On the same day that Judge Bascom issued his scathing decision above, I ran a trial that should have never made it past the roadside where my client was arrested. Under the relatively new implementation of mandatory roadside screening for alcohol provisions in the Criminal Code, my client was stopped and forced to provide a sample of breath. Despite her not having consumed alcohol in years, she was told to provide the sample or be charged with a criminal offence. For seven minutes she made ten attempts to provide a proper sample without success, all of which was captured on the office’s body worn camera. Despite her asking the officer to provide greater explanation on what to do, he repeatedly talked over her and refused to answer her questions. Even when she offered to try standing so that she could hopefully provide a better sample, the officer refused and charged her with failing to provide a sample of breath. She had her license immediately suspended for 90 days and was forced to hire a criminal defence lawyer.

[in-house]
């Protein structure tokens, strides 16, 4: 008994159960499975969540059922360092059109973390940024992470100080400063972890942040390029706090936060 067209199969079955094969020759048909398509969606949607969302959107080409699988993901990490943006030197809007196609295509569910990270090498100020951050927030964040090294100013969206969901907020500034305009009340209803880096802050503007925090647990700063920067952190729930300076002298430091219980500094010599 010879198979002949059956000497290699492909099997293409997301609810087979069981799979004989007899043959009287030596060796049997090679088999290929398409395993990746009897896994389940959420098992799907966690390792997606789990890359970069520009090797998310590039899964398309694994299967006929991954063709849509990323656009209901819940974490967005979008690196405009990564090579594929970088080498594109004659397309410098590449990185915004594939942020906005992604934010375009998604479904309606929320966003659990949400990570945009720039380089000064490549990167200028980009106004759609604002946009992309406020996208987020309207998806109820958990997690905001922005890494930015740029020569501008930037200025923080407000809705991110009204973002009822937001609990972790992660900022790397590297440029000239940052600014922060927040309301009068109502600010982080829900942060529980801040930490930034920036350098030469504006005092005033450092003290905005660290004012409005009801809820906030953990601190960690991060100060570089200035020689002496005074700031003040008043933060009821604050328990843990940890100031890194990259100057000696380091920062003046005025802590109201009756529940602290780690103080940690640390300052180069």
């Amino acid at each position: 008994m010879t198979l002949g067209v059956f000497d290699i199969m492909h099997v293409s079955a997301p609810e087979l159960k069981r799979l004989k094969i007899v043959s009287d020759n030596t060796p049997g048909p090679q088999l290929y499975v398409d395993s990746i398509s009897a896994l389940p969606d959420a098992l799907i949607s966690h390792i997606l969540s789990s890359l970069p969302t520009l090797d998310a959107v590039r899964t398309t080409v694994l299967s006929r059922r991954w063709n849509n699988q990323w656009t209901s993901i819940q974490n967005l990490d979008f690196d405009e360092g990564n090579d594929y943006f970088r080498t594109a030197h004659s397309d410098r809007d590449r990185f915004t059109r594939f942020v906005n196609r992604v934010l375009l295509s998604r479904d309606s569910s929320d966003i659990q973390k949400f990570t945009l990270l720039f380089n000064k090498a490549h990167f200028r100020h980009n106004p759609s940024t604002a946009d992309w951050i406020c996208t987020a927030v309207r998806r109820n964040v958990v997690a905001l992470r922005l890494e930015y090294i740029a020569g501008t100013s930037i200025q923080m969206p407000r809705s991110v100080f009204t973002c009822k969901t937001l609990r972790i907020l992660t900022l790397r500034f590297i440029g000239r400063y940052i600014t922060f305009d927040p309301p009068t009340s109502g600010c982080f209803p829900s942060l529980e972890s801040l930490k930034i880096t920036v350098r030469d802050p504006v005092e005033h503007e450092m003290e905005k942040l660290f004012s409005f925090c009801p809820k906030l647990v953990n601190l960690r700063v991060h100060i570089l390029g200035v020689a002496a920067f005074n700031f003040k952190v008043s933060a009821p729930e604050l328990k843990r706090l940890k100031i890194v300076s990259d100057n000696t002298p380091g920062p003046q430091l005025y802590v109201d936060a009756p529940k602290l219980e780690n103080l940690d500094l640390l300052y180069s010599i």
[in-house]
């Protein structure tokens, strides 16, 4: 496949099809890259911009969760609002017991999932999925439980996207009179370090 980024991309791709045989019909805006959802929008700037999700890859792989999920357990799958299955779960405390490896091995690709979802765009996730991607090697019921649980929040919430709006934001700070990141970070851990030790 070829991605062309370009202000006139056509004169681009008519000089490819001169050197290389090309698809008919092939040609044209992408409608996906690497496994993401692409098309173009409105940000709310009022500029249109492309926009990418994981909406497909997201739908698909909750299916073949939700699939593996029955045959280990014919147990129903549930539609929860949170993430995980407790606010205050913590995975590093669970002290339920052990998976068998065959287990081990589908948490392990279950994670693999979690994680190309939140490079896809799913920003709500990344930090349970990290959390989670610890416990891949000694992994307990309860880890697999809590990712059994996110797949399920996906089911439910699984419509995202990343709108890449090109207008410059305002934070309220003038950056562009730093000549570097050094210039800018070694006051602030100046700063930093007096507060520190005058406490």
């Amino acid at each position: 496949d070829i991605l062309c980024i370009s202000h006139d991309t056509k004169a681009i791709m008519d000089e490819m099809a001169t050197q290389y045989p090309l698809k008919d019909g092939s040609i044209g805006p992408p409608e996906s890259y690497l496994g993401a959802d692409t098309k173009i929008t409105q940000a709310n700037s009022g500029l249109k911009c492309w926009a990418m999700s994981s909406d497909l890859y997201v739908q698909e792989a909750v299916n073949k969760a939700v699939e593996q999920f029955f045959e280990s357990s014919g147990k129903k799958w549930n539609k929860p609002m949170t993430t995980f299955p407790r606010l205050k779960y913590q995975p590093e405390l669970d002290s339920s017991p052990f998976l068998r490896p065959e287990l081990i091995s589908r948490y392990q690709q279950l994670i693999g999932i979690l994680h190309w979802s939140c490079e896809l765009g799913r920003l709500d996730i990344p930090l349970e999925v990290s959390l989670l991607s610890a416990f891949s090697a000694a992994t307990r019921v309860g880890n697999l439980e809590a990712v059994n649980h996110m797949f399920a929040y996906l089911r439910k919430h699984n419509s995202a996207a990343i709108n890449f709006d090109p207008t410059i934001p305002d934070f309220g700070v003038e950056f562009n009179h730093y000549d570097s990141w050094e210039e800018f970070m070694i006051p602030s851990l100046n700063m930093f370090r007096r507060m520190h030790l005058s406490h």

Despite immediately attempting to convince the prosecutor that my client should have never been charged because she committed no offence, the prosecutor refused to withdraw the charge and it proceeded to trial months later. It wasn’t until after the police officer testified that I was able to convince the newly-assigned prosecutor of exactly what I explained months before, that no crime was committed. Thankfully, the charge was dropped mid-trial and my client was able to move forward without a criminal conviction.
The point of this story is not to brag about a recent success, but to point out that the court system is overwhelmed because files are not being properly screened. In my case, there was no likelihood of conviction, there was no public interest in prosecuting a person who couldn’t provide a sample of breath despite the officer admitting there was absolutely no indicia of impairment and there was a fatal flaw in the charging document that should have ended the case before it began. The problem started with an overzealous police officer and ended with an entire trial date wasted on a matter that should have never been there.